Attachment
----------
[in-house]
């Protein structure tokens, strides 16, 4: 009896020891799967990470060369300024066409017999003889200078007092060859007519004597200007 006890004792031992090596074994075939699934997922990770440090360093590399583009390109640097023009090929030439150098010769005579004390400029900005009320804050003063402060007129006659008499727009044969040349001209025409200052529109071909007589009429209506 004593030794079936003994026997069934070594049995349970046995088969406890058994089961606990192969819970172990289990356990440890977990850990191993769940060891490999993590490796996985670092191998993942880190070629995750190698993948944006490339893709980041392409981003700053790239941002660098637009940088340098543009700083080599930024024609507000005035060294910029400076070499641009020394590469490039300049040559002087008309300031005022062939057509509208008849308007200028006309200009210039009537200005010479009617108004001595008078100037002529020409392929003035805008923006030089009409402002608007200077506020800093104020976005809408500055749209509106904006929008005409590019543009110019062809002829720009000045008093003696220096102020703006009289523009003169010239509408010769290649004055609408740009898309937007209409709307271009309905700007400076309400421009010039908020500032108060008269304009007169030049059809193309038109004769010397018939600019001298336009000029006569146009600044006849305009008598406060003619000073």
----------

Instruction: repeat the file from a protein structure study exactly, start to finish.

[in-house]
């Protein structure tokens, strides 16, 4: 009896020891799967990470060369300024066409017999003889200078007092060859007519004597200007 006890004792031992090596074994075939699934997922990770440090360093590399583009390109640097023009090929030439150098010769005579004390400029900005009320804050003063402060007129006659008499727009044969040349001209025409200052529109071909007589009429209506 004593030794079936003994026997069934070594049995349970046995088969406890058994089961606990192969819970172990289990356990440890977990850990191993769940060891490999993590490796996985670092191998993942880190070629995750190698993948944006490339893709980041392409981003700053790239941002660098637009940088340098543009700083080599930024024609507000005035060294910029400076070499641009020394590469490039300049040559002087008309300031005022062939057509509208008849308007200028006309200009210039009537200005010479009617108004001595008078100037002529020409392929003035805008923006030089009409402002608007200077506020800093104020976005809408500055749209509106904006929008005409590019543009110019062809002829720009000045008093003696220096102020703006009289523009003169010239509408010769290649004055609408740009898309937007209409709307271009309905700007400076309400421009010039908020500032108060008269304009007169030049059809193309038109004769010397018939600019001298336009000029006569146009600044006849305009008598406060003619000073």